Although some may argue that the City Commission can hold an unelected city manager accountable, this system leads to instability, uncertainty and provides for frequent turnover in the position. For example, for the last 20 years there have been 15 managers, with each manager having an average tenure of a little over a year.
So while Commission oversight may sound ideal, the reality is that rule-by-committee is usually indecisive, can create instability and can allow power vacuums to develop. A strong mayor would have the people’s support behind him or her and will be accountable to City residents directly. The mayor is elected citywide and not by districts as the City Commissioners are, which allows the mayor to put forward a vision for Miami that takes into account and balances the needs of all Commission districts. 

In addition, with the new recall provisions included in this charter reform, for the first time in history, the people of Miami will have the power to remove the mayor through a recall election should the mayor prove incapable of meeting his or her responsibilities.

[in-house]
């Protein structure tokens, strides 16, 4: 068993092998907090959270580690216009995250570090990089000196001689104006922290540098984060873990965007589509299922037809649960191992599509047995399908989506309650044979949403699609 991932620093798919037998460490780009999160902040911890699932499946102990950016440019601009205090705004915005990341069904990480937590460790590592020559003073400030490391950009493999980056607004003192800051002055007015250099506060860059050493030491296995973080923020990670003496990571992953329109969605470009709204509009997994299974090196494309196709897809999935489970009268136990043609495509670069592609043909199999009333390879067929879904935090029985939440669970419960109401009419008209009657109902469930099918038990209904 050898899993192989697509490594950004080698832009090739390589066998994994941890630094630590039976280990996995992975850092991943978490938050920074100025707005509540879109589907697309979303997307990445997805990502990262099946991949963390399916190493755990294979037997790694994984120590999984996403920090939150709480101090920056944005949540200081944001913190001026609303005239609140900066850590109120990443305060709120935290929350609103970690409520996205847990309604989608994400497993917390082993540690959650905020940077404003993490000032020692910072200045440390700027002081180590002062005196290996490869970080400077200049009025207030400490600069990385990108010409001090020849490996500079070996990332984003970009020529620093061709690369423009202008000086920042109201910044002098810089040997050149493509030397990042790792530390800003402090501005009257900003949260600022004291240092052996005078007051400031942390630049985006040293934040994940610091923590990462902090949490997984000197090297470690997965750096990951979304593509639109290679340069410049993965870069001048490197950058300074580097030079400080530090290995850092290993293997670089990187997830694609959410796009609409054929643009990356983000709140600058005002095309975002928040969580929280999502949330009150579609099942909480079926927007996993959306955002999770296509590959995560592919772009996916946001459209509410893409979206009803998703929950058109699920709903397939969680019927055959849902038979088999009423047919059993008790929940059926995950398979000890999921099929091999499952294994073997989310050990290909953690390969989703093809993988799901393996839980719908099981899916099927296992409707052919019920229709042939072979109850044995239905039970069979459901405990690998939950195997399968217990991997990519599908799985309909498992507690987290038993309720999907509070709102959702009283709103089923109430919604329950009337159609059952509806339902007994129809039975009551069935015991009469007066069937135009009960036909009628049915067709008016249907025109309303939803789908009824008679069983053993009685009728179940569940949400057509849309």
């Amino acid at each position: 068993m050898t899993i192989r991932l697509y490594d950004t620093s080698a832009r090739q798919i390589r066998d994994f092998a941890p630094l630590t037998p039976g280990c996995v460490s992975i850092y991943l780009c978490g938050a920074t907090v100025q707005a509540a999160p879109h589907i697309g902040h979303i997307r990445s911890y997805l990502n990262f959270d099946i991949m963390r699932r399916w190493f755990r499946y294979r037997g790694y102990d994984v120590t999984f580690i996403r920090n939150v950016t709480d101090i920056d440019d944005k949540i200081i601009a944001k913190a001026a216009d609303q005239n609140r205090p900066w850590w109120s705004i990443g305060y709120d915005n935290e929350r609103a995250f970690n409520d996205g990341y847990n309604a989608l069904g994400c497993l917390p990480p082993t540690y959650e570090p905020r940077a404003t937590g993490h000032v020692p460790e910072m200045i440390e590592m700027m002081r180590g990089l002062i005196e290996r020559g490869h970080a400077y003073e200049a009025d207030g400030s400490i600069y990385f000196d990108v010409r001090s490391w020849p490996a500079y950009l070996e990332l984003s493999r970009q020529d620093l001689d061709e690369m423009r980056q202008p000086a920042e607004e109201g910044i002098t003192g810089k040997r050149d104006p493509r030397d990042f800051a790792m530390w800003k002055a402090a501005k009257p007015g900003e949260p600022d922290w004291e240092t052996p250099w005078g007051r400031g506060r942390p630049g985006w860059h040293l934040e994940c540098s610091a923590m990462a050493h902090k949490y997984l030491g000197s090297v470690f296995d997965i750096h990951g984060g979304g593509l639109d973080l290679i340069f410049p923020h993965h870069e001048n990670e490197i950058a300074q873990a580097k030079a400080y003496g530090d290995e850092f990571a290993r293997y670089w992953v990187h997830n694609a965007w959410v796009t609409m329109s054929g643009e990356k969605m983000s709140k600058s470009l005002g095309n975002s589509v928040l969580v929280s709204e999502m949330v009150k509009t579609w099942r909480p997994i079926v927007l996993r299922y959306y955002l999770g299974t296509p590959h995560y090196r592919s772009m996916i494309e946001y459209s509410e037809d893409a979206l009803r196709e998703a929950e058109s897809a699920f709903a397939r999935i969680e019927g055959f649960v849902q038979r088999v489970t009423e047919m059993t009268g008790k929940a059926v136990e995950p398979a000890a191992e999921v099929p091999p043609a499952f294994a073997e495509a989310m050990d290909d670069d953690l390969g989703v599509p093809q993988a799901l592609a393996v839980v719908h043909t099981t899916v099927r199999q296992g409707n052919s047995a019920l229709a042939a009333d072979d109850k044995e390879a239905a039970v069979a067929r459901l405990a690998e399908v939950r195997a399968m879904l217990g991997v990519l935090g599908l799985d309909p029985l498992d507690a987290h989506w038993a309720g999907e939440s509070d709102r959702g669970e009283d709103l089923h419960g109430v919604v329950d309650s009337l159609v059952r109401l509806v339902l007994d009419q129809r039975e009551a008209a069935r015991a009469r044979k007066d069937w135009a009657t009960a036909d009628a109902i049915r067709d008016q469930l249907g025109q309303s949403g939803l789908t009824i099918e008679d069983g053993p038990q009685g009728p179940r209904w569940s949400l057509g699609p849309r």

Why should this reorganization occur?

For greater accountability, transparency, and more voter choice with a single elected mayor, the people of Miami will be able to select an individual who can advance a clear citywide vision and have the day-to-day responsibility for making that vision a reality.

Can I read the revised charter?

Yes. The proposed revised charter can be found by clicking here

What is the ballot language and who wrote it?

The ballot language will not be drafted until sufficient signatures on the petition are verified. When that happens, you will be able to see the ballot here.

What will the salary of the strong mayor be?

The compensation for the mayor will be 75% of the salary of the Miami-Dade County mayor

Who will set the salary of all other city employees?

The mayor will work with department directors and other members of the staff to set appropriate compensation amounts for City employees. Final decision-making will rest with the mayor and the approval by the Commission of the annual budget for the City of Miami.

Who will raise or cut taxes?

The City Commission.